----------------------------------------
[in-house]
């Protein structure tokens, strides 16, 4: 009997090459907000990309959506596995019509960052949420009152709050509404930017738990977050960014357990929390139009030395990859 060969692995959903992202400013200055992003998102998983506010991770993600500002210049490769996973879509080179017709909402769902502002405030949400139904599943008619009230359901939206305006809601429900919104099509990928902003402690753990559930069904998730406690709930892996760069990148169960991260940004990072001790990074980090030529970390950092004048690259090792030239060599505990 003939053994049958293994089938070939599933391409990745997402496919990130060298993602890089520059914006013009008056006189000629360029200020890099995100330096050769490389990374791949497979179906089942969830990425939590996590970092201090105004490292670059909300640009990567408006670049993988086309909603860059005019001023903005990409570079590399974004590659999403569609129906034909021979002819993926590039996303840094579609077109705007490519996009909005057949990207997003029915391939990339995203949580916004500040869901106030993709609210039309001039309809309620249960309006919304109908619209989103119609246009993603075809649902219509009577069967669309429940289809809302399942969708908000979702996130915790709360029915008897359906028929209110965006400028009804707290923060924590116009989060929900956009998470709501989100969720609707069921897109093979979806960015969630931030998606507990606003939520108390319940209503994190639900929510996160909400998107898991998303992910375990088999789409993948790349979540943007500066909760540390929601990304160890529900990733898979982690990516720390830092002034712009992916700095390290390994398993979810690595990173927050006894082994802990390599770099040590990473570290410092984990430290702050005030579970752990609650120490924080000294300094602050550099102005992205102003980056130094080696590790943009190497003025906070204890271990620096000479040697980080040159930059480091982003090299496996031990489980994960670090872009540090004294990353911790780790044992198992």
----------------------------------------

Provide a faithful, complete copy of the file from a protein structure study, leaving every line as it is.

[in-house]
């Protein structure tokens, strides 16, 4: 009997090459907000990309959506596995019509960052949420009152709050509404930017738990977050960014357990929390139009030395990859 060969692995959903992202400013200055992003998102998983506010991770993600500002210049490769996973879509080179017709909402769902502002405030949400139904599943008619009230359901939206305006809601429900919104099509990928902003402690753990559930069904998730406690709930892996760069990148169960991260940004990072001790990074980090030529970390950092004048690259090792030239060599505990 003939053994049958293994089938070939599933391409990745997402496919990130060298993602890089520059914006013009008056006189000629360029200020890099995100330096050769490389990374791949497979179906089942969830990425939590996590970092201090105004490292670059909300640009990567408006670049993988086309909603860059005019001023903005990409570079590399974004590659999403569609129906034909021979002819993926590039996303840094579609077109705007490519996009909005057949990207997003029915391939990339995203949580916004500040869901106030993709609210039309001039309809309620249960309006919304109908619209989103119609246009993603075809649902219509009577069967669309429940289809809302399942969708908000979702996130915790709360029915008897359906028929209110965006400028009804707290923060924590116009989060929900956009998470709501989100969720609707069921897109093979979806960015969630931030998606507990606003939520108390319940209503994190639900929510996160909400998107898991998303992910375990088999789409993948790349979540943007500066909760540390929601990304160890529900990733898979982690990516720390830092002034712009992916700095390290390994398993979810690595990173927050006894082994802990390599770099040590990473570290410092984990430290702050005030579970752990609650120490924080000294300094602050550099102005992205102003980056130094080696590790943009190497003025906070204890271990620096000479040697980080040159930059480091982003090299496996031990489980994960670090872009540090004294990353911790780790044992198992």